You’ve just landed your dream assignment on the beautiful island of Maui but have no idea where to start. What part of the island do you live? Do you ship your car? What is there to do? Maui is literal heaven on earth and for the purpose of this blog I will share my insider's tips & tricks to help you make the most of your assignment.
Imagine waking up each day not being able to see properly and having no access to an eye doctor or the means to purchase a proper pair of prescription eye glasses. Imagine having a bad headache or becoming sick with the flu and not having access to basic medications like Tylenol or ibuprofen that most Americans always have stocked in their cabinets. Imagine never seeing a doctor your whole life for a check-up or having the most basic medical care available to you. These are things that we can’t imagine living in the United States and many other privileged countries in the world, but in many underdeveloped and underserved regions of the world these simple things would be considered a luxury.
The Vanlife/RV living experience is about escaping the ordinary and bringing the outdoors into the forefront of your life. This lifestyle provides a consistency in travel nursing where you have "your space" no matter where you may land. For those who are able to take a leap of faith it holds endless opportunities and room for experiences and exploration. Choosing where you land to drink your coffee every morning is incredible.
Being a traveling healthcare professional is fun. It’s exhilarating. It changes lives. It puts people out of their comfort zone. It opens up minds. It creates lifelong friendships. It presents a multitude of unimaginable adventures. But overtime, it can lead to a lack of an overall sense of belonging and even accelerate burnout.
After 4 years of travel nursing, I decided it was finally time for me to stay in one place for a bit, have a stable long term job, and buy a house. For the purpose of this blog post, I am going to list some reasons that you as a traveling healthcare professional should be looking for if you’re wondering: should I plant some roots?
“I can’t be a travel nurse, I have a dog.” I’m here to bust this myth! Not only can you be a travel nurse with a pet, it can actually enhance your experience. I have been a travel nurse for the past year and a half and my dog Joni comes with me on every contract. There are so many perks to having your dog with you as a travel nurse. Bringing your best friend with you on a contract can add a sense of companionship if you get lonely. Having your dog can make you more social, I know I strike up more conversations with fellow dog owners! There are definitely some things that can be harder, but I’m here to walk you through my best tips and tricks to travel nursing with a pet.
So you want to be fit, happy, and healthy while working those tough 12 hour shifts, but don't know where to start? It's not always easy, but it is entirely possible. For the purpose of this blog, I will be sharing my workout routine and give yall some pointers on how to keep up with your fitness while being a traveling healthcare professional!
It’s your first day at a new assignment. After the initial introduction, one of the most common questions is: Where are you staying? Well, we stay in our very own home on wheels. My husband and I, both travel nurses, live in our 37 ft Class A motorhome and have been full time RV-ers for 2.5 years.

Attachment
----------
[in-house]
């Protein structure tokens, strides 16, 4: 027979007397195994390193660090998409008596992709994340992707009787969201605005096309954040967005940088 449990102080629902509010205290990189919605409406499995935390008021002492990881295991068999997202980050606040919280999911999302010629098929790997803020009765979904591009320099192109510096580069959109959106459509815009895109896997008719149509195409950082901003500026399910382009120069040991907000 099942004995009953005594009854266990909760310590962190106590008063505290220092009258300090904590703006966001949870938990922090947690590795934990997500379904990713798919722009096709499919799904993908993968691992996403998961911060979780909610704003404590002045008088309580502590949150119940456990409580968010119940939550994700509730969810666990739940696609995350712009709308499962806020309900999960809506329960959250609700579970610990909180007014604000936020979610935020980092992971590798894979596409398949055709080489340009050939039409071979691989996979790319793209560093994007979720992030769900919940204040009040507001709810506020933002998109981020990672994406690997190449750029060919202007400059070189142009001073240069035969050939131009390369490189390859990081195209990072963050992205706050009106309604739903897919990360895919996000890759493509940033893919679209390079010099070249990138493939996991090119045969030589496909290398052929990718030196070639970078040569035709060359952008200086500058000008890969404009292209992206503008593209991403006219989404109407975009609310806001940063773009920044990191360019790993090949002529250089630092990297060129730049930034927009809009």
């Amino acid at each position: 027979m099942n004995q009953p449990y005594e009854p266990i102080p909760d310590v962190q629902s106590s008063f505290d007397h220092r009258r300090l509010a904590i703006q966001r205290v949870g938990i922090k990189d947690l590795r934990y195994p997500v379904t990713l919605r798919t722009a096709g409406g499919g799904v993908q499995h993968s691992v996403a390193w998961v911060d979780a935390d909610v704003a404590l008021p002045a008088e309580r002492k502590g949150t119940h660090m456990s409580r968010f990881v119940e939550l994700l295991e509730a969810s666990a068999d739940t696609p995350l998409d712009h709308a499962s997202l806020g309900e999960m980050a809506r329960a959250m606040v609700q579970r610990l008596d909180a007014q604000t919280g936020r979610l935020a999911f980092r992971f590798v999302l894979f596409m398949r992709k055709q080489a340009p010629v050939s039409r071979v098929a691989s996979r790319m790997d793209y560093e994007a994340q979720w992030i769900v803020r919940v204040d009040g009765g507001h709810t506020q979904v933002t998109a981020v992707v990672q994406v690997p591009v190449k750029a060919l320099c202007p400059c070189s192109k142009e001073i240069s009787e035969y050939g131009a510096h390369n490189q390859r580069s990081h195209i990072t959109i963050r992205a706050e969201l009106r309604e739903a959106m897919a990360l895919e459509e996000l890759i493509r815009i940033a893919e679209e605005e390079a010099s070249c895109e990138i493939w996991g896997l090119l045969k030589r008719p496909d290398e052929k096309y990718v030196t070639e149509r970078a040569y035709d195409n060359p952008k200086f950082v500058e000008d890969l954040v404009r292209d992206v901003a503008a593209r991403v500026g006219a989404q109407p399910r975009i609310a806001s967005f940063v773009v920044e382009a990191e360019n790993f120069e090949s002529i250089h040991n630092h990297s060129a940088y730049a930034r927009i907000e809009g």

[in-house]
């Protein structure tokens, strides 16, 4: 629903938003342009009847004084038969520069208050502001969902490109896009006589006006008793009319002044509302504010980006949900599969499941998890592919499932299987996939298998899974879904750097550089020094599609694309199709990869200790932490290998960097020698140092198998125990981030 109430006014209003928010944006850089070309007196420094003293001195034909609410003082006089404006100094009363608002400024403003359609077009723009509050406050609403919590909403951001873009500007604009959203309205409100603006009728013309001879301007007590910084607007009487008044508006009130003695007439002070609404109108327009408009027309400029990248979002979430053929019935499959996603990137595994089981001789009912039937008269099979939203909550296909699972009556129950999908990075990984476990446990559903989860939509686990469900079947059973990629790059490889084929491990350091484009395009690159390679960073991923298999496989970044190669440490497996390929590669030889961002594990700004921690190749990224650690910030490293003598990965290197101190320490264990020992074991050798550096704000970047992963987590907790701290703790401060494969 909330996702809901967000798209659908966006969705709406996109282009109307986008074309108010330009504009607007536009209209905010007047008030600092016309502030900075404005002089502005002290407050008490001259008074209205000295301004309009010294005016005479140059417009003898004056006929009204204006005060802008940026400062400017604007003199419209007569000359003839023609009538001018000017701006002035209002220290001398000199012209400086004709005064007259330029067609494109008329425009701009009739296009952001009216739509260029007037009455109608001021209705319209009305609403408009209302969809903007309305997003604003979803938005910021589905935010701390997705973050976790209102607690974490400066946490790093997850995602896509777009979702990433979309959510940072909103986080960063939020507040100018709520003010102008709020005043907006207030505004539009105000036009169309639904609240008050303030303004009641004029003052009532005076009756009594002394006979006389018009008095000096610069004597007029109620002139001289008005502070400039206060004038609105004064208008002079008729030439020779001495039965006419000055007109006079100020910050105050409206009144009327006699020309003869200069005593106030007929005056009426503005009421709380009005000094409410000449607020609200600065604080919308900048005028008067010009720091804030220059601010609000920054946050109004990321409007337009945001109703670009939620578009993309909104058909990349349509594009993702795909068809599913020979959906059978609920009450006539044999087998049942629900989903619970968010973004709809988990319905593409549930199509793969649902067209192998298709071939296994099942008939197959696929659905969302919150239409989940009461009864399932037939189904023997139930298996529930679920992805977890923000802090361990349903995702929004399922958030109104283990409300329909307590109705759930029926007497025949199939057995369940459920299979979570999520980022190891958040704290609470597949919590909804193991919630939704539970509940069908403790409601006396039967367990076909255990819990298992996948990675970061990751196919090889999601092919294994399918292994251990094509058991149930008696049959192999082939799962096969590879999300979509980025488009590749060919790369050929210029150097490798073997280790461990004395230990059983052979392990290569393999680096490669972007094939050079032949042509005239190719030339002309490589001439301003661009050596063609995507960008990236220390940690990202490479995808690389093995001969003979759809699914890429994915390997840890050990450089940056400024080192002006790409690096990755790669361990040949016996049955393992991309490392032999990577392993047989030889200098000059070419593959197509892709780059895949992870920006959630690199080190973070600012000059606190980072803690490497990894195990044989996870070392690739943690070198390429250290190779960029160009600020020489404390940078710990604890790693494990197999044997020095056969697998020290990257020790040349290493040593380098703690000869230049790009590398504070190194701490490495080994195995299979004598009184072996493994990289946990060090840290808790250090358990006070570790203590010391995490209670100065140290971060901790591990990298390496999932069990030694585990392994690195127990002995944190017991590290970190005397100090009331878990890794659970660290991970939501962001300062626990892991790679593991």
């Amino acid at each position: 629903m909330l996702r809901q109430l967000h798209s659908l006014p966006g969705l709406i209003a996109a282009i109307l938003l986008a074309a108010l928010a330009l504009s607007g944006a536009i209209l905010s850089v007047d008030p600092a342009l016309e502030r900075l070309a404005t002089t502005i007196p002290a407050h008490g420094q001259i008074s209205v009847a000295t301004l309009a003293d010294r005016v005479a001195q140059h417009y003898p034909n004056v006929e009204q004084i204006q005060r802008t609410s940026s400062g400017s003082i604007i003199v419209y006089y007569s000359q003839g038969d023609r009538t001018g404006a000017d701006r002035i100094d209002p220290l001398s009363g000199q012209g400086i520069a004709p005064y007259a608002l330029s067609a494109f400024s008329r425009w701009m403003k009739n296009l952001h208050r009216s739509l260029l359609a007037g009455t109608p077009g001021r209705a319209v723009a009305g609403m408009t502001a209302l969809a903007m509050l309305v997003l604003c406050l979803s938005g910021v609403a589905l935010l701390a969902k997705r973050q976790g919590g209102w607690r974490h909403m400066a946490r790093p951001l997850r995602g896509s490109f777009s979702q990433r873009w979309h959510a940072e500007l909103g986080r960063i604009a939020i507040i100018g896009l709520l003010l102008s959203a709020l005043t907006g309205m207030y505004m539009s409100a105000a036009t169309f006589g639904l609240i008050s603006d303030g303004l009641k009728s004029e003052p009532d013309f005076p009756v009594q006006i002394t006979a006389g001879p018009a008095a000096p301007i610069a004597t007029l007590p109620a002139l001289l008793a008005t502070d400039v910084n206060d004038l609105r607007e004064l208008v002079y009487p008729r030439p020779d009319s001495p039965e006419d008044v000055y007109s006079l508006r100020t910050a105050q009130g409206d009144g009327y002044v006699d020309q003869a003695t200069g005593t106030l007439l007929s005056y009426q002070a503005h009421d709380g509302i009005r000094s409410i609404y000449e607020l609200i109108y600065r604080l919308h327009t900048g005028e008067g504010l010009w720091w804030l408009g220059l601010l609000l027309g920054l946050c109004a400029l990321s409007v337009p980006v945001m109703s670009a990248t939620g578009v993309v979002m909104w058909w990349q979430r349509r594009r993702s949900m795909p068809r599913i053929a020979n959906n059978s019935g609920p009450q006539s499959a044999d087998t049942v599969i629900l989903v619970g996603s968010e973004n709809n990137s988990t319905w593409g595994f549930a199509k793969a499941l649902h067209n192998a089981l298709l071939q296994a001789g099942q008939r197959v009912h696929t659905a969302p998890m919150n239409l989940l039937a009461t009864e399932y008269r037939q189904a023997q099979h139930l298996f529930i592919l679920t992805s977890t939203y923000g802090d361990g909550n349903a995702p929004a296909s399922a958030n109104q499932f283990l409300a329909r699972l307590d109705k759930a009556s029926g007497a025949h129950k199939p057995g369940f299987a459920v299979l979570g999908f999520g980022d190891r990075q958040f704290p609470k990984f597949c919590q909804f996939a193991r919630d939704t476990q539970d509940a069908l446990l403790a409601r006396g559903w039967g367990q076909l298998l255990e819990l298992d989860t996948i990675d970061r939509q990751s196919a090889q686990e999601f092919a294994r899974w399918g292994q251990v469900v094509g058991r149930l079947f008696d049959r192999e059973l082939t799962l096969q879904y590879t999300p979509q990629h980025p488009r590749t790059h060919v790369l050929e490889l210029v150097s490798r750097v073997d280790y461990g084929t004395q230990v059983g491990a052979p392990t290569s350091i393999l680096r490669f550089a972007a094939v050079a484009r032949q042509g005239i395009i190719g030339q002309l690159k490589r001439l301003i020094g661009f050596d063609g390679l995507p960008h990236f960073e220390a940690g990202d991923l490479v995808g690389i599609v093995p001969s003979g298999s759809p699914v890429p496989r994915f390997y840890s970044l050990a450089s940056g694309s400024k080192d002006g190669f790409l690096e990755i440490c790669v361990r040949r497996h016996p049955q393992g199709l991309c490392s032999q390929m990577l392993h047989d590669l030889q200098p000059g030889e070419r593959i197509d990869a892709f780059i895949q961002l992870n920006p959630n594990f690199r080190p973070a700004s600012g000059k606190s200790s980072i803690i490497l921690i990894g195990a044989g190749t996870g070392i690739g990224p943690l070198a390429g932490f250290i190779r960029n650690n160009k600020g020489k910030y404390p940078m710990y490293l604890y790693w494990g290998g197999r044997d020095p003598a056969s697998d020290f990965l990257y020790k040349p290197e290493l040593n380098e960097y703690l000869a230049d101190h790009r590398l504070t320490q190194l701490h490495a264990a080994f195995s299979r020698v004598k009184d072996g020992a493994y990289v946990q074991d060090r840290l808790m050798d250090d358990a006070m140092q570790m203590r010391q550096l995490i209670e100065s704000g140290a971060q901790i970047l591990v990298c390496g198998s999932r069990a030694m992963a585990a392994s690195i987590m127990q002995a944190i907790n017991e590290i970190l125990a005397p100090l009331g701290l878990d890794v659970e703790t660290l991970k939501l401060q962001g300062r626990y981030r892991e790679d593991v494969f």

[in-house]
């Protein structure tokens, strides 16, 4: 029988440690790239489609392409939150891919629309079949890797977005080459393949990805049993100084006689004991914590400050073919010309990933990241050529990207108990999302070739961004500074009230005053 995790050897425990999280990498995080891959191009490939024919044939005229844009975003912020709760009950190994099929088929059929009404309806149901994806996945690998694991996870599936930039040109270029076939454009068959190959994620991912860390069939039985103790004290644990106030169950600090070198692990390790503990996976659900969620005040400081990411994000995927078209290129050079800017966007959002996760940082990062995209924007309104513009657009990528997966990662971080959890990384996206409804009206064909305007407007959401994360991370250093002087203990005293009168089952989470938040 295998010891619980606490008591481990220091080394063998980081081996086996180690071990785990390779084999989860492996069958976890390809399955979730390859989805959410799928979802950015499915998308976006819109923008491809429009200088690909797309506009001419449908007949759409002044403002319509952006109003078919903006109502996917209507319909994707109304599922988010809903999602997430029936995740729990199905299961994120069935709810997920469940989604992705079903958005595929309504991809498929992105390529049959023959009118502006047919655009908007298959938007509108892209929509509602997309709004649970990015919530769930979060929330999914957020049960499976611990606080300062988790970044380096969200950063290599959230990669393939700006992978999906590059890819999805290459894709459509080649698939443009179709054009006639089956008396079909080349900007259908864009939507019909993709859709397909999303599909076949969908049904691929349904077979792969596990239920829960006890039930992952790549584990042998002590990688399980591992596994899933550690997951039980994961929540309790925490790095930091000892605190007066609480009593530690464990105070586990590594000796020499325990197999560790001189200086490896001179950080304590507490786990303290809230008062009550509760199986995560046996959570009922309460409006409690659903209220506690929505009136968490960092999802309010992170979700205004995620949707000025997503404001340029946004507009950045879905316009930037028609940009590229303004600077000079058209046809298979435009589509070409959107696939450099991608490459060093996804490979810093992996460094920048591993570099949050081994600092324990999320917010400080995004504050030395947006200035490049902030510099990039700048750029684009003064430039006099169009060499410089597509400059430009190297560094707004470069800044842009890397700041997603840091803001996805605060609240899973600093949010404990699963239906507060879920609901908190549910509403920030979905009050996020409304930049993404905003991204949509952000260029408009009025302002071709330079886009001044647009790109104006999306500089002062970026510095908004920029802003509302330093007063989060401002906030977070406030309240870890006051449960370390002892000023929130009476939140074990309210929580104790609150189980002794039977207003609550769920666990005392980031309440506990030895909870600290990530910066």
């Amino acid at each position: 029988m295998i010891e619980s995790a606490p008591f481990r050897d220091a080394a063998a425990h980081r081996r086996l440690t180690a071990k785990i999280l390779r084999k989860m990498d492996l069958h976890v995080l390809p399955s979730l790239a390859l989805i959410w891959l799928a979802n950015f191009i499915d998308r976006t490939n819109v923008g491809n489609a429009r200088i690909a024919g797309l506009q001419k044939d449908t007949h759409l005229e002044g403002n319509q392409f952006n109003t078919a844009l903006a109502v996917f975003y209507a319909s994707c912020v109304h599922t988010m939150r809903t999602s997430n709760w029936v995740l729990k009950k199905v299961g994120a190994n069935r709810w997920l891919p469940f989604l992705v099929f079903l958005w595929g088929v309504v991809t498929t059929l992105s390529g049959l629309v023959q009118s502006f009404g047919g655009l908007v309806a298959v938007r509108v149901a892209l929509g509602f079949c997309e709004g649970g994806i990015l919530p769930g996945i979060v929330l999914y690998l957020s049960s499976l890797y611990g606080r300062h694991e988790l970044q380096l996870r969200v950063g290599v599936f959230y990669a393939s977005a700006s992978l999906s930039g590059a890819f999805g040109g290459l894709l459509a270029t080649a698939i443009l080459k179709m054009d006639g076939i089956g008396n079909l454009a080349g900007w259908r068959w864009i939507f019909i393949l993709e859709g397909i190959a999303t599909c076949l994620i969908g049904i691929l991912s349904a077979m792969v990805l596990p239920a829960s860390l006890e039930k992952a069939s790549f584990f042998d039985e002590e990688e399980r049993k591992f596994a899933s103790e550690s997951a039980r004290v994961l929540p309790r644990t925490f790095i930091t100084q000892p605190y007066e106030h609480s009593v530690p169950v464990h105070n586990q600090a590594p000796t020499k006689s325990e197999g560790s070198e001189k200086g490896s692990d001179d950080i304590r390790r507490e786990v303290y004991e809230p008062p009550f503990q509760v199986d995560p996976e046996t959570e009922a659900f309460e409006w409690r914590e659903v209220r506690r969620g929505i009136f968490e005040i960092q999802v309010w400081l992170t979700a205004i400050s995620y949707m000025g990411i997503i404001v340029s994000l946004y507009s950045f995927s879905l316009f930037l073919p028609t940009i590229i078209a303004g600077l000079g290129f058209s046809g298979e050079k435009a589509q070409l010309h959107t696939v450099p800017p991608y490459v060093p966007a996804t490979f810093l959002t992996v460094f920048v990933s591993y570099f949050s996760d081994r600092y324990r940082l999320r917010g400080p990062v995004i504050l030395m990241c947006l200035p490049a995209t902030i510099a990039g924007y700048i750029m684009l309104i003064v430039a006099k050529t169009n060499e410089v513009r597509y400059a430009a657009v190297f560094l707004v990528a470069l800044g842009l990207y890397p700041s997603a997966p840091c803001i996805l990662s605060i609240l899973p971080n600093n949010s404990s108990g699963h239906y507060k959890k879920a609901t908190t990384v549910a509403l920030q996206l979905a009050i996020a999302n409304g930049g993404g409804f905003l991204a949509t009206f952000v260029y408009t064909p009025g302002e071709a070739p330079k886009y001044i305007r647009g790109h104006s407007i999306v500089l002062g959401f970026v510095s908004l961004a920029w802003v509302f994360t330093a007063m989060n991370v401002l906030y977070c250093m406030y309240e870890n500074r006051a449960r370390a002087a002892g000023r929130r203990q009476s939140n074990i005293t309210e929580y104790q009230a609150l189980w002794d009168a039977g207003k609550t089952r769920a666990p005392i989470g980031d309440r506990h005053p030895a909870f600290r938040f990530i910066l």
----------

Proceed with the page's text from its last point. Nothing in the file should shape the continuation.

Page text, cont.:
Let me just emphasize that everything in this blog is solely based on my own personal experience during the worst surges of Covid-19. As you will read, it has never been the same experience or rules every time I took a contract, so I’m sure a lot of travelers who have also worked rapid crisis contracts will have completely different experiences. With that being said, enjoy!
Like many other travelers out there, I’m sure you have been curious about the insanely high pay rates that rapid crisis contracts offer, but were not sure on what it all entailed. Here's a little insight on what to expect. First off let me just start by saying, not just anyone can hack these contracts, there is a chance that you will get thrown into literal HELL. However, if you’re lucky, it could be the easiest money you’ve ever made!
Ever wonder how you could juggle Grad school and continue to be a travel healthcare professional? Honestly, it’s not for the faint of heart however, tenacity and determination will supersede any doubts you may have. Embarking on this type of journey IS possible and I’ll tell you how. Now, lets take a look at what type of degrees would be easier to navigate while on the road…
First, finding a university or college that’s online is a no-brainer; when starting an NP program I would look for one that is 100% online. If you’re anything like me and have distractions at home such as cleaning over studying or writing, 100% online is not going to work. There are programs that meet every 2-3 weeks and are suitable for those on the road. I would suggest mentioning this scheduling conflict in your interview or first thing at your new assignment. Facilities are desperate these days, so negotiating this into a contract would behoove you. Second, I would talk to an advisor at the university you’re wanting to attend and see what programs are available that cater to the travel lifestyle.
As traveling healthcare workers, we all have well meaning family members and friends who want to gift us something during the holiday season. If you’re like us, you have received your fair share of mugs, t-shirts, and badge reels with the cliche reminders that, “Nurses Call the Shots”, or that we enjoy “Coffee, Scrubs and Rubber Gloves”. Finding essential gifts for the essential healthcare worker can be a difficult task but Lumify is here to help!